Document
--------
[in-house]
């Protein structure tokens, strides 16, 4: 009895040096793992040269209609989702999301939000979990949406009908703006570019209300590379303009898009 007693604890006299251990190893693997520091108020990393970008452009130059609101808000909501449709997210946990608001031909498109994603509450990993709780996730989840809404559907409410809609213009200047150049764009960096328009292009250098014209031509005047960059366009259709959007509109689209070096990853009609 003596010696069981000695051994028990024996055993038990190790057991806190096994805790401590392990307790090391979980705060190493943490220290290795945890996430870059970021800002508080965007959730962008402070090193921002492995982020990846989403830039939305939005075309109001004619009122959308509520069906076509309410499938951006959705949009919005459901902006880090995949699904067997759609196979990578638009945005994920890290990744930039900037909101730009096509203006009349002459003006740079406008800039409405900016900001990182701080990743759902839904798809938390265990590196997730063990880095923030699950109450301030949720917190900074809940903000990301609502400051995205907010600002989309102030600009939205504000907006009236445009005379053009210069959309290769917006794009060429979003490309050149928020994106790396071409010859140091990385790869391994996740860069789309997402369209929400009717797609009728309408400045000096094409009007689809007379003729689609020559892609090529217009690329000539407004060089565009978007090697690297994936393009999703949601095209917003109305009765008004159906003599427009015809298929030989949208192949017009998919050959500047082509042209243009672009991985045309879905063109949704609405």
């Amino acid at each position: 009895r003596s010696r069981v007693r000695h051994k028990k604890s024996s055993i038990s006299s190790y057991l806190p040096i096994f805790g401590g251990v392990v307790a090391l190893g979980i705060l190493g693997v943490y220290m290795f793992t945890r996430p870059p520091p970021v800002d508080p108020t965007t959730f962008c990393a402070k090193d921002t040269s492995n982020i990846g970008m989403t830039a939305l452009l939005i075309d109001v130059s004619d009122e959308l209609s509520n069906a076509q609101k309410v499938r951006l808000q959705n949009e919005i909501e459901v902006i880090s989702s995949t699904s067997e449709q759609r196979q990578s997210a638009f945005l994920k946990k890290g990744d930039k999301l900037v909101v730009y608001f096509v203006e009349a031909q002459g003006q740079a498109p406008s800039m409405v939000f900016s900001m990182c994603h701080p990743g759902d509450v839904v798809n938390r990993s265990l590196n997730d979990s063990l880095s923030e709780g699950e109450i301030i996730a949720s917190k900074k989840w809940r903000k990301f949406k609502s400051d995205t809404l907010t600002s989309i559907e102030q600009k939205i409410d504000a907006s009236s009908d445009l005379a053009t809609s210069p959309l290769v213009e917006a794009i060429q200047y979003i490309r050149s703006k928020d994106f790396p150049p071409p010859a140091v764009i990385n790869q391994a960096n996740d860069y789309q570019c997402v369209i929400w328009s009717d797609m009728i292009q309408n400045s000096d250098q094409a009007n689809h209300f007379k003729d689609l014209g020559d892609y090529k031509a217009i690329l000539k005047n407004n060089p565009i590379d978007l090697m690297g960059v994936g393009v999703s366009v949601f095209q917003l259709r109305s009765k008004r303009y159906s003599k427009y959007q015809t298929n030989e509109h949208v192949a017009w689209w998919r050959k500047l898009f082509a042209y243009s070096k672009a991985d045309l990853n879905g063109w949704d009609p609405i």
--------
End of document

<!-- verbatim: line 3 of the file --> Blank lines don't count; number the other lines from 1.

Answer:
């Amino acid at each position: 009895r003596s010696r069981v007693r000695h051994k028990k604890s024996s055993i038990s006299s190790y057991l806190p040096i096994f805790g401590g251990v392990v307790a090391l190893g979980i705060l190493g693997v943490y220290m290795f793992t945890r996430p870059p520091p970021v800002d508080p108020t965007t959730f962008c990393a402070k090193d921002t040269s492995n982020i990846g970008m989403t830039a939305l452009l939005i075309d109001v130059s004619d009122e959308l209609s509520n069906a076509q609101k309410v499938r951006l808000q959705n949009e919005i909501e459901v902006i880090s989702s995949t699904s067997e449709q759609r196979q990578s997210a638009f945005l994920k946990k890290g990744d930039k999301l900037v909101v730009y608001f096509v203006e009349a031909q002459g003006q740079a498109p406008s800039m409405v939000f900016s900001m990182c994603h701080p990743g759902d509450v839904v798809n938390r990993s265990l590196n997730d979990s063990l880095s923030e709780g699950e109450i301030i996730a949720s917190k900074k989840w809940r903000k990301f949406k609502s400051d995205t809404l907010t600002s989309i559907e102030q600009k939205i409410d504000a907006s009236s009908d445009l005379a053009t809609s210069p959309l290769v213009e917006a794009i060429q200047y979003i490309r050149s703006k928020d994106f790396p150049p071409p010859a140091v764009i990385n790869q391994a960096n996740d860069y789309q570019c997402v369209i929400w328009s009717d797609m009728i292009q309408n400045s000096d250098q094409a009007n689809h209300f007379k003729d689609l014209g020559d892609y090529k031509a217009i690329l000539k005047n407004n060089p565009i590379d978007l090697m690297g960059v994936g393009v999703s366009v949601f095209q917003l259709r109305s009765k008004r303009y159906s003599k427009y959007q015809t298929n030989e509109h949208v192949a017009w689209w998919r050959k500047l898009f082509a042209y243009s070096k672009a991985d045309l990853n879905g063109w949704d009609p609405i």